to null by default since there could be only one element in our linked list and/or the tail node, which will always have a null next field.

class Node { constructor(data, next = null) { this.data = data; this.next = next; } }

Next we will define our `LinkedList`

class. This is where we will implement all the operations mentioned above.

class LinkedList { constructor() { this.head = null; this.size = 0; } }

We initiate the fields `head`

and `size`

. We want to keep track of the head node and the size of the entire linked list. The same concept of size in arrays can also be used here, where we count the number of items in an array from index zero.

#### Insert First Node

Within our `LinkedList`

class, let’s define a method `insertFirstNode`

. Here, we will simply initiate our list with a node. We know for sure the list is empty so we set our node as the `head`

.

You may never really have to actually insert a first node. You’ll most likely insert node at an index position. This method is a good example for easing into the upcoming actions.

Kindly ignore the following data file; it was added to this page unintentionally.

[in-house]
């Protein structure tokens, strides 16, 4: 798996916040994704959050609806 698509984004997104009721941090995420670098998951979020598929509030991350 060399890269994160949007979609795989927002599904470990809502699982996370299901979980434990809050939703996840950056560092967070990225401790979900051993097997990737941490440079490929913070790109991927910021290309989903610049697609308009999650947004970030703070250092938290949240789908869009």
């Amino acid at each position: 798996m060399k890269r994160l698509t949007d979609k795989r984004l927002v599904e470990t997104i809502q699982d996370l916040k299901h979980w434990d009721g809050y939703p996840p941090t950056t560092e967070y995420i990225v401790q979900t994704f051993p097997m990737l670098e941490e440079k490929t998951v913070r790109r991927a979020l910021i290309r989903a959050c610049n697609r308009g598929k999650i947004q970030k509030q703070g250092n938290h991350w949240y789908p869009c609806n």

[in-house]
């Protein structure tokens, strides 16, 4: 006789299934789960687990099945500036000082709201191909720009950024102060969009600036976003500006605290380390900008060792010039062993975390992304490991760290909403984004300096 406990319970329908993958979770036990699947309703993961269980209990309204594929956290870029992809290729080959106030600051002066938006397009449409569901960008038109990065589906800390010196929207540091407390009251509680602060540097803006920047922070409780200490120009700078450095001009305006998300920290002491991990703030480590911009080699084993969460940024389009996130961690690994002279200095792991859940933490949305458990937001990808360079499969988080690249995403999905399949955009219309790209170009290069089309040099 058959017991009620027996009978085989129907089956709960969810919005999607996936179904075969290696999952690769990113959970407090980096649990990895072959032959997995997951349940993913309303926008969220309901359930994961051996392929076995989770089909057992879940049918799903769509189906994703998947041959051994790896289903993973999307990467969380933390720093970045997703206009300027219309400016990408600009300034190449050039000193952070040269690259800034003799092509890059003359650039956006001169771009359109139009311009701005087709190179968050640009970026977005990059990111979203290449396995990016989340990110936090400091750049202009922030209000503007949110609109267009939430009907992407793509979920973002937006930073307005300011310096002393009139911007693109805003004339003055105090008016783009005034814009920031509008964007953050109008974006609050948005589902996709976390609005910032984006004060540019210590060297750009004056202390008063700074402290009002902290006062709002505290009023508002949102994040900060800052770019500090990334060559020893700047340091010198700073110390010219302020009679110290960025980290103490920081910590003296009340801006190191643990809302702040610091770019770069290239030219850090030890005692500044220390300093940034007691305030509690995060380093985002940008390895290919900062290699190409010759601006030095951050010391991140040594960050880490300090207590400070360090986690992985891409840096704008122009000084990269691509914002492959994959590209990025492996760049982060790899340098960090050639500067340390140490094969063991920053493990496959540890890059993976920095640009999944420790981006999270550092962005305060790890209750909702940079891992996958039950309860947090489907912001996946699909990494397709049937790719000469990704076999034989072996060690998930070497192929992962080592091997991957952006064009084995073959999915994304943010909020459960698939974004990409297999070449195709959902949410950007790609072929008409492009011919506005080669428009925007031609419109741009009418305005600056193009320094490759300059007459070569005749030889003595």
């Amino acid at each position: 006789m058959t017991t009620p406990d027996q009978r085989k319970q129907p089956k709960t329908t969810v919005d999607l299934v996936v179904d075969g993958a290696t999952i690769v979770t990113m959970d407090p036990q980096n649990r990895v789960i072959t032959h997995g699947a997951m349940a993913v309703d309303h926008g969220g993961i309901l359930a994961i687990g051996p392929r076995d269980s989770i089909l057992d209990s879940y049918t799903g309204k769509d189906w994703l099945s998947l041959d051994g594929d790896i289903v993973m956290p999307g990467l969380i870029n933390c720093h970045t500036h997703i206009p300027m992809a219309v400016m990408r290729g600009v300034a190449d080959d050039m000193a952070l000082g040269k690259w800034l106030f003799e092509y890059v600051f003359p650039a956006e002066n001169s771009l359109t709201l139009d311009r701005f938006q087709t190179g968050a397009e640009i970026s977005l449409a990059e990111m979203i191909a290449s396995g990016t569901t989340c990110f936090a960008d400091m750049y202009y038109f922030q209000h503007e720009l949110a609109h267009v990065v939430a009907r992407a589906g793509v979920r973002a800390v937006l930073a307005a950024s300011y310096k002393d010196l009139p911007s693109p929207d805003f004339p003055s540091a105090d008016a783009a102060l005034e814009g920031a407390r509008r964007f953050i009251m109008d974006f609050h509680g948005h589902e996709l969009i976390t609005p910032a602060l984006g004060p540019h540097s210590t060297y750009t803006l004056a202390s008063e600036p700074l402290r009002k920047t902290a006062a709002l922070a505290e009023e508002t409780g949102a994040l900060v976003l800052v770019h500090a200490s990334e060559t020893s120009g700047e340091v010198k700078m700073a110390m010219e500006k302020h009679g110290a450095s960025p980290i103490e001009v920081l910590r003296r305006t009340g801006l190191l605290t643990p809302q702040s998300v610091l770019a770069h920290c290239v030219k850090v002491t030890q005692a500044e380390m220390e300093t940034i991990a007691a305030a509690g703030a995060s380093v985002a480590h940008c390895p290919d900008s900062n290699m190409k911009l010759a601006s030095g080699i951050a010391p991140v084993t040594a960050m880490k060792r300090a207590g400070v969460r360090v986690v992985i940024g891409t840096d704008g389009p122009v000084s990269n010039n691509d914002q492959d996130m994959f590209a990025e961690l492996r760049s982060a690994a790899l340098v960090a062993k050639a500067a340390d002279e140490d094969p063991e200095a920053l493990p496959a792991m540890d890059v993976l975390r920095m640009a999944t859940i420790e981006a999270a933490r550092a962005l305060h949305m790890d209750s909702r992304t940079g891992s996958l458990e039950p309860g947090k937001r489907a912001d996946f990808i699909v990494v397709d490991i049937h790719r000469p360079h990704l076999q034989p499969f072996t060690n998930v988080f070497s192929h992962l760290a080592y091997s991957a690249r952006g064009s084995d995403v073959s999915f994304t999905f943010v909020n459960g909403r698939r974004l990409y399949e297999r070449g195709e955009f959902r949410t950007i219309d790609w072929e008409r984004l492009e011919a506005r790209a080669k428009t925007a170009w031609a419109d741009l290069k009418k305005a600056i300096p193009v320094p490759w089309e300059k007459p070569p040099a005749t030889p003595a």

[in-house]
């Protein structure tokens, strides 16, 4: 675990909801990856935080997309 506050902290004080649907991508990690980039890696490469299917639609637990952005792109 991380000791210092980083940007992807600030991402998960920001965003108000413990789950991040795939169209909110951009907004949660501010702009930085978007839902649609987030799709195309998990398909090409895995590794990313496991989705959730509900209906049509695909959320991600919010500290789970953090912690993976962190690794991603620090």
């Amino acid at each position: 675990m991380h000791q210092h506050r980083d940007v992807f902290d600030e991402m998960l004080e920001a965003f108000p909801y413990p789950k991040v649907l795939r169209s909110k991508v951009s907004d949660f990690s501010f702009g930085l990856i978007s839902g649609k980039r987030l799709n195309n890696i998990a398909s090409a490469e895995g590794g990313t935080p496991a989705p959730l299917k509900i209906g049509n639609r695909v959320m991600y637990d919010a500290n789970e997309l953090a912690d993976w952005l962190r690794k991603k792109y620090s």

// LinkedList.js insertFirstNode(data) { this.head = new Node(data, this.head); this.size++; }

#### Insert Last node

// LinkedList.js insertLastNode(data) { const newNode = new Node(data); if (!this.head) { this.head = newNode; } else { let currentNode = this.head; while (currentNode.next) { currentNode = currentNode.next; } currentNode.next = newNode; } this.size++; }

This method, will insert a node at the end of the linked list. We will create a new node and check if a head node exists. If it doesn’t exist, we set the head to the new node (because the list is empty). If there’s a head, we’ll assume there are other nodes and loop till we get to the end of the linked list. Once we reach the end, we’ll set the `this.next`